BUSINESS
July 26, 2006 | Roger Vincent, Times Staff Writer
The movement to place housing near public transportation gains ground in Los Angeles as work begins today on the first high-rise mixed-use project in Koreatown since the Metro Red Line reached it a decade ago. Developers are set to break ground on a $160-million condominium skyscraper over shops at the intersection of Wilshire Boulevard and Western Avenue, a western terminus of the Red Line subway connecting downtown to Koreatown and North Hollywood.
CALIFORNIA | LOCAL
September 15, 2003 | From Times Staff Reports
U.S. Secretary of Transportation Norman Y. Mineta announced Friday that his department would follow through on its promise to grant Los Angeles County $45 million in federal money for more buses and the construction of the Red Line subway. About $40 million will be payment for the $1.4-billion Red Line subway extension to North Hollywood, which has been carrying passengers since 2000.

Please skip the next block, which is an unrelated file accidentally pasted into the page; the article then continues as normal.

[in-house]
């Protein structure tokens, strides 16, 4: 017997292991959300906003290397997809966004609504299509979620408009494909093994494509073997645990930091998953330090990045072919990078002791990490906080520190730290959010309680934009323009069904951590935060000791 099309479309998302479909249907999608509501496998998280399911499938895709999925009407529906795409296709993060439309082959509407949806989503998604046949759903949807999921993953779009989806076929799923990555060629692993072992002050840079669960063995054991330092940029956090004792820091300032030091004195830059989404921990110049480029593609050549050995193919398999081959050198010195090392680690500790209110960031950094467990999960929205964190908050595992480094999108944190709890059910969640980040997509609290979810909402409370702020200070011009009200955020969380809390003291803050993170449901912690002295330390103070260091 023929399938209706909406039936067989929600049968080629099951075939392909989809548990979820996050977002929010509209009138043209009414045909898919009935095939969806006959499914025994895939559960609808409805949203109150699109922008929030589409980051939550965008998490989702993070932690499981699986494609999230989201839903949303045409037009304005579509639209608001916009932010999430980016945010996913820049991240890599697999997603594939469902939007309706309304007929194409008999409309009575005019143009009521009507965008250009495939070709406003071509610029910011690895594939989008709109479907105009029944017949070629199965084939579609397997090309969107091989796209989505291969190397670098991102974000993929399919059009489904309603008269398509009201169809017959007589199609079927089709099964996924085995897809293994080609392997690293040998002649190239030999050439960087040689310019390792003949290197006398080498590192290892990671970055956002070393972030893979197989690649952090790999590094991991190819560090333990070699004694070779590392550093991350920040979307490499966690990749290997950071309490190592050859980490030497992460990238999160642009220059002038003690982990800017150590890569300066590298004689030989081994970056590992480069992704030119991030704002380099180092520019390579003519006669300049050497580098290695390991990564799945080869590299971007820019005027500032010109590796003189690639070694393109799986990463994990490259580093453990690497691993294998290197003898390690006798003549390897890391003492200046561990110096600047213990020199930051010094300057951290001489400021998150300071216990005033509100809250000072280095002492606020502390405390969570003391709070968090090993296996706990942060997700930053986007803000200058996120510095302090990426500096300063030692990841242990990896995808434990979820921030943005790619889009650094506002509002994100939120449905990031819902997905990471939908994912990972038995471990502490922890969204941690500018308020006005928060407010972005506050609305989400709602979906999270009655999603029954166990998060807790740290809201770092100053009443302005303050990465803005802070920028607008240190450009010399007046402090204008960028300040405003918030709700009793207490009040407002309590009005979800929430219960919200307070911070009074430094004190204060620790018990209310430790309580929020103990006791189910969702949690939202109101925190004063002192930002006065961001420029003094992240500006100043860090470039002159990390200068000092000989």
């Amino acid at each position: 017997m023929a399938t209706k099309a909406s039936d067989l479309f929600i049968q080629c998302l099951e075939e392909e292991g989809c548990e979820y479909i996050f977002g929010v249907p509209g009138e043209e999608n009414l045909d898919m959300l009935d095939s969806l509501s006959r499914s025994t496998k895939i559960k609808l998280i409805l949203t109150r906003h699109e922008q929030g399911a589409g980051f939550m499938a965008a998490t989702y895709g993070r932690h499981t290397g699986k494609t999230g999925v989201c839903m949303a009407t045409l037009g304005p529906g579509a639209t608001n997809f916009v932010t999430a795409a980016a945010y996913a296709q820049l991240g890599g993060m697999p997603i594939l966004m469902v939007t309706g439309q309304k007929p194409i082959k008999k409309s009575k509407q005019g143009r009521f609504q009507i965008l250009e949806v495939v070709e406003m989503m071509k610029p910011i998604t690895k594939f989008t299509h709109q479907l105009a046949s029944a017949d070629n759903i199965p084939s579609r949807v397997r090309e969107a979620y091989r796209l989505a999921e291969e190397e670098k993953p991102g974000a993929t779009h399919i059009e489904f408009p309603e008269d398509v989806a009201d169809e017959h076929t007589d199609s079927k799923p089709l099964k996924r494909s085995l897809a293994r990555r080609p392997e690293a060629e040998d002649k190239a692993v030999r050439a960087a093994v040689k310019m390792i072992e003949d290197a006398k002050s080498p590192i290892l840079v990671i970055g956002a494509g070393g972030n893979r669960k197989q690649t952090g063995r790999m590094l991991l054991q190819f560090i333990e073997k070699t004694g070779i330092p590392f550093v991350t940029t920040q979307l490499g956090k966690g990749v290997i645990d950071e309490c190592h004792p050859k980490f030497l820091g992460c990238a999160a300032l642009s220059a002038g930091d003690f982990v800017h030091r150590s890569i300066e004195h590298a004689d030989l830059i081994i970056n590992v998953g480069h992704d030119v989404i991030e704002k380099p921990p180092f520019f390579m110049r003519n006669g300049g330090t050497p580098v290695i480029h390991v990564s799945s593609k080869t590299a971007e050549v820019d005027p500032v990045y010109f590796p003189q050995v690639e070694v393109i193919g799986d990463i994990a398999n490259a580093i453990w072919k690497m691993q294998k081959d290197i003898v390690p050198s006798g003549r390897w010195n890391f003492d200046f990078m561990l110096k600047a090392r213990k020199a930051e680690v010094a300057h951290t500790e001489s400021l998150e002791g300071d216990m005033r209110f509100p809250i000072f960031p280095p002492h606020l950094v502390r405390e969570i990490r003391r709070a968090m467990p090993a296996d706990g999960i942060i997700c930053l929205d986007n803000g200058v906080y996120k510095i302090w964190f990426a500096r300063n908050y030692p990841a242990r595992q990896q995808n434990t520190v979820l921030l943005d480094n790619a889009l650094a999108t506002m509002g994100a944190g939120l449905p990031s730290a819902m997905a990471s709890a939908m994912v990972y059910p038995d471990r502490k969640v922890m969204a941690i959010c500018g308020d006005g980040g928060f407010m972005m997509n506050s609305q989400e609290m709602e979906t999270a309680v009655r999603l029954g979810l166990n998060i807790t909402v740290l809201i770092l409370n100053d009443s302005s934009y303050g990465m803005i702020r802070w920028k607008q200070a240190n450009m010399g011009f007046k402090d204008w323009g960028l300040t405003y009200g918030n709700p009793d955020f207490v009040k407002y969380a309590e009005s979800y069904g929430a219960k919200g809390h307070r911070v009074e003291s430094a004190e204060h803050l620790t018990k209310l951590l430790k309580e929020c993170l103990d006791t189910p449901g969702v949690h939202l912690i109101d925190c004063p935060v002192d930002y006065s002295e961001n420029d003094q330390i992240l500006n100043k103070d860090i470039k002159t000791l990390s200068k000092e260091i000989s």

OPINION
December 5, 2005 | D.J. Waldie, D.J. WALDIE is the author of "Where We Are Now: Notes from Los Angeles" (Angel City Press, 2004).
THAT HOLLOW laughter you hear echoing from beneath your feet is the Ghost of Mass Transit Past, stirring again like one of Ebenezer Scrooge's unwelcome holiday visitors below the intersection of Wilshire Boulevard and Western Avenue, where the mid-city arm of the Red Line subway terminated in 1996. Twenty-five years after a downtown-to-Santa-Monica subway line was proposed, and 10 years after it was pronounced DOA, the idea of a "subway to the sea" will not lie quietly in its grave.